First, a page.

Ninth Circuit Issues Common Sense Decision on Applicability of Pleading Tender in Truth in Lending Rescission Case

Merritt v. Countrywide Financial Corp., 09-17678 (9th Cir. July 16, 2014).

     “Automatically to require tender in the pleadings before any colorable defense has been presented would encourage creditors to refuse to honor indisputably valid rescission requests, because doing so would allow the security interest to remain in place absent tender,” Judge Marsha Berzon wrote for majority. “The result would be to allow creditors to vary the statutory sequence simply through intransigence.”
Berzon added that “plaintiffs can state a claim for rescission under TILA without pleading that they have tendered, or that they have the ability to tender, the value of their loan.”
“Only at the summary judgment stage may a court order the statutory sequence altered and require tender before rescission,” she wrote, “and then only on a ‘case-by-case basis,’ once the creditor has established a potentially viable defense.”
Reviving the Merritts’ claims under the Real Estate Settlement Practices Act, which “prohibits kickbacks and unearned fees” in such transactions, the panel found that the one-year statute of limitations could be postponed under certain circumstances.


This is great for Truth in Lending rescission cases, because it limits Yamamoto’s applicability, which the district courts were expanding.

Also, for just the common law “tender rule,” this same reasoning should apply because as we have argued, a borrower should not have to tender anything at the pleading stage.  You shouldn’t have to tender an entire loan just to argue that someone has recorded false or fraudulent documents against your property, or that someone has fraudulently tried to foreclose non-judicially.  Discovery should happen before determining whether tender is even appropriate, or how much, or to whom.  Tender was supposed to apply to crafting a remedy, not to bar pleading a case.  As the Ninth Circuit put it in Merritt,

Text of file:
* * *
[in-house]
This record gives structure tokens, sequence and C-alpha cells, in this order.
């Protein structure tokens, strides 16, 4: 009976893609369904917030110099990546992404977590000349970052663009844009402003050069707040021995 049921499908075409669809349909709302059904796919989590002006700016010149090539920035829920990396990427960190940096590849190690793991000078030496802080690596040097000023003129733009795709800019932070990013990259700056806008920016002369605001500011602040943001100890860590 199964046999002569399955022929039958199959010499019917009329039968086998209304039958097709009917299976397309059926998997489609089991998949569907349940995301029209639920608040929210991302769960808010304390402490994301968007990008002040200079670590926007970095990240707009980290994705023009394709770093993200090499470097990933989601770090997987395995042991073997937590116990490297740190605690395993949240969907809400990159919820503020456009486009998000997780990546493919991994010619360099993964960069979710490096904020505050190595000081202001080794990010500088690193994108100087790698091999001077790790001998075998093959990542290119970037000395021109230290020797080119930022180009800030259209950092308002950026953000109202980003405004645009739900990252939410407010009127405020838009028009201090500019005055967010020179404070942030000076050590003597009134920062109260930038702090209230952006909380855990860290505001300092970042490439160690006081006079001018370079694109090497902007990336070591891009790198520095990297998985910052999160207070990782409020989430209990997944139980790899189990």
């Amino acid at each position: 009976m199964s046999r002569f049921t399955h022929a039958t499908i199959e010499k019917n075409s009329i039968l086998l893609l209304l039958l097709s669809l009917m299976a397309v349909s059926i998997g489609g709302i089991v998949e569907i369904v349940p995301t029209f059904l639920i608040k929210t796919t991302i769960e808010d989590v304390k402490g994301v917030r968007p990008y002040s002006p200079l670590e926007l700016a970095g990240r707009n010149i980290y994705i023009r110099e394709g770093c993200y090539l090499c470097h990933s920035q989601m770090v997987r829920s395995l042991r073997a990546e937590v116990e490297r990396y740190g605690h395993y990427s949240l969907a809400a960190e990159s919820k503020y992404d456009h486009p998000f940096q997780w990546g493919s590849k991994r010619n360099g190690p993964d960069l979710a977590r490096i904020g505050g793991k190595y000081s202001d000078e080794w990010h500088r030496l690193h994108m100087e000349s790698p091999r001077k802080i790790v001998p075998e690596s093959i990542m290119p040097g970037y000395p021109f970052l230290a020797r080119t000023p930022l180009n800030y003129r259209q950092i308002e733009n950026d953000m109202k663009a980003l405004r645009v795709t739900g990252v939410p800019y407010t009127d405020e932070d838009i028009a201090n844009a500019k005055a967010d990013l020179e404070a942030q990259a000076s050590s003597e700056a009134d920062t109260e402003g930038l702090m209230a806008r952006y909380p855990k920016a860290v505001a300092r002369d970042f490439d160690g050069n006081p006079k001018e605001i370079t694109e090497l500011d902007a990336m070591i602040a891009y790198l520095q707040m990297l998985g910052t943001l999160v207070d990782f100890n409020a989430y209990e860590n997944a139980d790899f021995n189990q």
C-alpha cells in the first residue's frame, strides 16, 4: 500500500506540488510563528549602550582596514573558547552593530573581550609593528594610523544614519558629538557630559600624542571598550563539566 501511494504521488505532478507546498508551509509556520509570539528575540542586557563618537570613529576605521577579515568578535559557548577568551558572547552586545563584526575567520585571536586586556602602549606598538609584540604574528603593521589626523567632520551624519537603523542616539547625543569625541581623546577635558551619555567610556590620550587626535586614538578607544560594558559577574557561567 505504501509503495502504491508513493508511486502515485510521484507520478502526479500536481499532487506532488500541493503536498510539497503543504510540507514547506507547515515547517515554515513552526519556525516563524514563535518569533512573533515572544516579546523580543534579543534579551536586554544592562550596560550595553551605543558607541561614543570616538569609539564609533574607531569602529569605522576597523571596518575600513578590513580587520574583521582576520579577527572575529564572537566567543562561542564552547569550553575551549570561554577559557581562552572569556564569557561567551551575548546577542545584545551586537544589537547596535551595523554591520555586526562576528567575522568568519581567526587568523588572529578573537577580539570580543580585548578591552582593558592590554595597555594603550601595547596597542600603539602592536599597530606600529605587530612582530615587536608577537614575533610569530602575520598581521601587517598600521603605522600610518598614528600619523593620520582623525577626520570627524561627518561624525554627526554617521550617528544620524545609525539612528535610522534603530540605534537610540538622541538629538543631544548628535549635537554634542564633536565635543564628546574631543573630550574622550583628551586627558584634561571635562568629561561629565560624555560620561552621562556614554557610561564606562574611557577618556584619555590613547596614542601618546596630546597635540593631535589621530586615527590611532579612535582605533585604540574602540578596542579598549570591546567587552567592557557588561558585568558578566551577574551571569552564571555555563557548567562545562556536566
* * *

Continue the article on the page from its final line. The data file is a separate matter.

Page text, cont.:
In addition, in many cases, it will be impossible for the
parties or the court to know at the outset whether a borrower
asserting her TILA rescission rights will ultimately be able to
return the loan proceeds as required by the statute. That
ability may depend upon the merits of her TILA rescission
claim or on other claims related to the same loan transaction.
See, e.g., Prince v. U.S. Bank Nat’l Ass’n, 2009 WL 2998141,
at *5 (S.D. Ala. Sept. 14, 2009) (denying creditor’s motion to
dismiss as based on “mere speculation” that plaintiffs would
be unable to tender, and indicating that court would address
the proper sequences for implementing the rescission, if
necessary, only after resolving the rescission claim on the
merits). For instance, if a TILA rescission claim is
meritorious and the creditor relinquishes its security interest
in the property upon notice of rescission as required by the
default § 1635(b) sequence, the obligor may then be able to
refinance or sell the property and thereby repay the original
lender. Cf. Burrows v. Orchid Island TRS, LLC, 2008 WL
744735, at *6 (C.D. Cal. Mar. 18, 2008) (declining to require
pleading of tender where the court inferred that borrower
would be able to tender by selling or refinancing the property
if rescission was found to be appropriate); Williams v. Saxon
Mortg. Co., 2008 WL 45739, at *6 n.10 (S.D. Ala. Jan. 2,
2008) (declining to condition rescission on tender as was
done in Yamamoto, because it was not clear that borrower
would not be able to refinance the loan). Or her complaint
may allege damages claims arising from the same loan
transaction, the proceeds of which, if successful, could then
be used to satisfy her TILA tender obligation. See Shepard,
supra, at 205 & n.200, 210.

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